HORIBA Scientific decay analysis software recovers kinetic information (such as fluorescence lifetime and rotational correlation times) from luminescence decay data by fitting the raw decay data to one of a selection of kinetic models. Features such as shift iteration and reconvolution of instrument response function (IRF, or "lamp" profile) allow accurate recovery of multiple decay components even when the decay data is grossly distorted by the IRF.
DAS6 is designed to streamline the analysis of time-domain luminescence data, while still allowing for fine-tuning of parameters where necessary. Analysis modules include reconvolution analysis of multi-exponential models plus analysis of more specialised fluorescence decay processes as detailed below.
Analysis for up to 5 exponentials.
Batch mode supports datasets containing up to 10,000 decays and is ideal for applications where large amounts of lifetime data are generated e.g. lifetime imaging and reaction monitoring. It features full reconvolution with up to five exponentials and shift iteration.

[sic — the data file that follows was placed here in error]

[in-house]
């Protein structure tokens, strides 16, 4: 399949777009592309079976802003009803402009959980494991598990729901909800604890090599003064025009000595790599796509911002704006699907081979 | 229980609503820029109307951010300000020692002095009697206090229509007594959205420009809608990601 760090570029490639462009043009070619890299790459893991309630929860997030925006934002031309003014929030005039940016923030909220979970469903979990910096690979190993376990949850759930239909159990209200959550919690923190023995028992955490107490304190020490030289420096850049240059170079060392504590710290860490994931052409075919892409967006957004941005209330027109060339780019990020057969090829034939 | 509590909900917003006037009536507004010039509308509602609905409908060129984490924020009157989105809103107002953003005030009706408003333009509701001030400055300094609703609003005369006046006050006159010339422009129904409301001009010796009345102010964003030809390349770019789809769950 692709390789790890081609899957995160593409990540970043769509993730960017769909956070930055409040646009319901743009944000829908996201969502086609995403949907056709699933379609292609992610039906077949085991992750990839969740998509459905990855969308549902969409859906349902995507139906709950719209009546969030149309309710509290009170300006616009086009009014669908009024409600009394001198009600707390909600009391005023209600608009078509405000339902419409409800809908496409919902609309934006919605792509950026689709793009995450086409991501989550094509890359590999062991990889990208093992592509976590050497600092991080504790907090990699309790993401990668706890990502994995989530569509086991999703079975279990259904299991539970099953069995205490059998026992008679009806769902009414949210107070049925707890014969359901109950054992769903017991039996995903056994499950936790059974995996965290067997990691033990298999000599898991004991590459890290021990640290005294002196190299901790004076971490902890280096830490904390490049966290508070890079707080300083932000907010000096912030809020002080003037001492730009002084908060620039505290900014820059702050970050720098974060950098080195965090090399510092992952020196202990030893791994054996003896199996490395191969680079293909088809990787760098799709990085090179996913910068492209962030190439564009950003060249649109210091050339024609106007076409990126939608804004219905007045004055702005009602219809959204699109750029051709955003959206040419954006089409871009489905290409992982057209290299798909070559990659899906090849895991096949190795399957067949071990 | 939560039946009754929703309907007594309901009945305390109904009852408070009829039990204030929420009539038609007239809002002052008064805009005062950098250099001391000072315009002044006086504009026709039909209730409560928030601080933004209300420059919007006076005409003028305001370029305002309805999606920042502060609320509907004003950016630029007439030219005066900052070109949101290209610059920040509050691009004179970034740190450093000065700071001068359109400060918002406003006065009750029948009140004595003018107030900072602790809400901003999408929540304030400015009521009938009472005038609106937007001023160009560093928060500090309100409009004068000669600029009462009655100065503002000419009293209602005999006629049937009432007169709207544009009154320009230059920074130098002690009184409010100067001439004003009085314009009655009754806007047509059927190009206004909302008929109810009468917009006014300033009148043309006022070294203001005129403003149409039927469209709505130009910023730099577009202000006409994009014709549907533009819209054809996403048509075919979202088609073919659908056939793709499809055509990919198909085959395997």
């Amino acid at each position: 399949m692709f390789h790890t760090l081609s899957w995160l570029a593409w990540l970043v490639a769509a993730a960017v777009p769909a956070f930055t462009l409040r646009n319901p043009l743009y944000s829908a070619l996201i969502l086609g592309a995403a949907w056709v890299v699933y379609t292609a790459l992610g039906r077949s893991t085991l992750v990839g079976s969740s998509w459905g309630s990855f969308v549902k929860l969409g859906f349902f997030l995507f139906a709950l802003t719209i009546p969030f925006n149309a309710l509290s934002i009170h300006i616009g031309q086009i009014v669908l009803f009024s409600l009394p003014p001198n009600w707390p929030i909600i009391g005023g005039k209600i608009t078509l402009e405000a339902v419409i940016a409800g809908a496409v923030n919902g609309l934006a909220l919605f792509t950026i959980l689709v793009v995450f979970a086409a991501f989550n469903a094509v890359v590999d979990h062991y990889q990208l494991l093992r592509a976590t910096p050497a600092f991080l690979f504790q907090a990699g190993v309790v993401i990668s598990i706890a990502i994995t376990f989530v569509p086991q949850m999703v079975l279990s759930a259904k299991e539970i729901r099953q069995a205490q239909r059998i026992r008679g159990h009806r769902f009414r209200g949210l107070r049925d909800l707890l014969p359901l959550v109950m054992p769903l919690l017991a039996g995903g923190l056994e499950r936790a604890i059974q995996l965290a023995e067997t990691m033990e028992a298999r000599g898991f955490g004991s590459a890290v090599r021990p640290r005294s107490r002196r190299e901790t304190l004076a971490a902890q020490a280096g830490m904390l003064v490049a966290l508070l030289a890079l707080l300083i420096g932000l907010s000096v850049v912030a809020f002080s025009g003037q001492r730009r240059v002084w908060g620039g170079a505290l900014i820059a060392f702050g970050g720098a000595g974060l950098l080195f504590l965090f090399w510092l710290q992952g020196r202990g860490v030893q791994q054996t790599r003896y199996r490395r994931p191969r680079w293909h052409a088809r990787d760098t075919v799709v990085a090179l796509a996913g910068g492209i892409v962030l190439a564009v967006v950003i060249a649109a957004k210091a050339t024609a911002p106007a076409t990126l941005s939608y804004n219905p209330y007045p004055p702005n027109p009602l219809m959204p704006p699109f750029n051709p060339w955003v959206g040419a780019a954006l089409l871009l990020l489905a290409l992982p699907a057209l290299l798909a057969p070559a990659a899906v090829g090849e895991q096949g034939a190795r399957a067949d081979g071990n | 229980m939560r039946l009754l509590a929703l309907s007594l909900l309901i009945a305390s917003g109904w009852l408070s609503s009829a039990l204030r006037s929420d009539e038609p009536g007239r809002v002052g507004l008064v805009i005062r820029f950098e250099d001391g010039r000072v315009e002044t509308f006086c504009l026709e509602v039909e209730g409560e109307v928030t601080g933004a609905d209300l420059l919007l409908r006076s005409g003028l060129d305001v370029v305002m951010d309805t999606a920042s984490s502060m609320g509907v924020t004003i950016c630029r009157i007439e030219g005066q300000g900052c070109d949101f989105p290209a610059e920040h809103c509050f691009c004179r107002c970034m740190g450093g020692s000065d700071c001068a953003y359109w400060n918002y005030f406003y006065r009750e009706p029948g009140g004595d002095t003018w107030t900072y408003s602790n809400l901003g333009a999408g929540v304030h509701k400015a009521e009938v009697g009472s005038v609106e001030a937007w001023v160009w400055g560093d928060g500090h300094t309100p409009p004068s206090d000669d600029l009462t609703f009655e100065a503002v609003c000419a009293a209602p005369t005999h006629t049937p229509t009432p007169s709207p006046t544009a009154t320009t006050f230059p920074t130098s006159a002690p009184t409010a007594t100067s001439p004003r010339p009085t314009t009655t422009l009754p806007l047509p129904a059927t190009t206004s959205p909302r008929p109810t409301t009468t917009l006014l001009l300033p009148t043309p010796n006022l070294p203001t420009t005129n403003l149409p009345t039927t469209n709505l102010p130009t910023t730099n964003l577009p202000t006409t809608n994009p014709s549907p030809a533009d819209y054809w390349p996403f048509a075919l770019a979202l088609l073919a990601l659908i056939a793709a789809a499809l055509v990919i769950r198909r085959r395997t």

Perform global analyses of up to 5 exponential components and 100 decay curves.
Two methods are available for performing lifetime distribution analysis. The first method employs a “Top Hat” distribution function which allows a single lifetime distribution to be fitted in conjunction with an additional discrete lifetime. The second method is an optional module which will perform a Non-Extensive Decay distribution which allows up to five lifetime distributions to be modelled.
Exponential series analysis of up to 30 terms. This allows parameterisation of otherwise difficult data.
Foerster Energy Transfer
2D and 3D Foerster type energy transfer with an optional exponential component.
Yokoto-Tanimoto Energy Transfer
Yokoto-Tanimoto energy transfer taking into account diffusion with an optional exponential component.
Micellar quenching kinetics can help determine the surfactant aggregation number.
Exciplex analysis follows formation of an excited state species.
Impulse reconvolution of up to 2 correlation times and 5 fluorescence decay components. Each model parameter, including shift, can be fixed at a pre-determined value or optimised as part of the parameter fitting. The use of reconvolution allows accurate determination of decay times and rotational correlation times even when the observed decay is grossly distorted by the duration of the excitation pulse.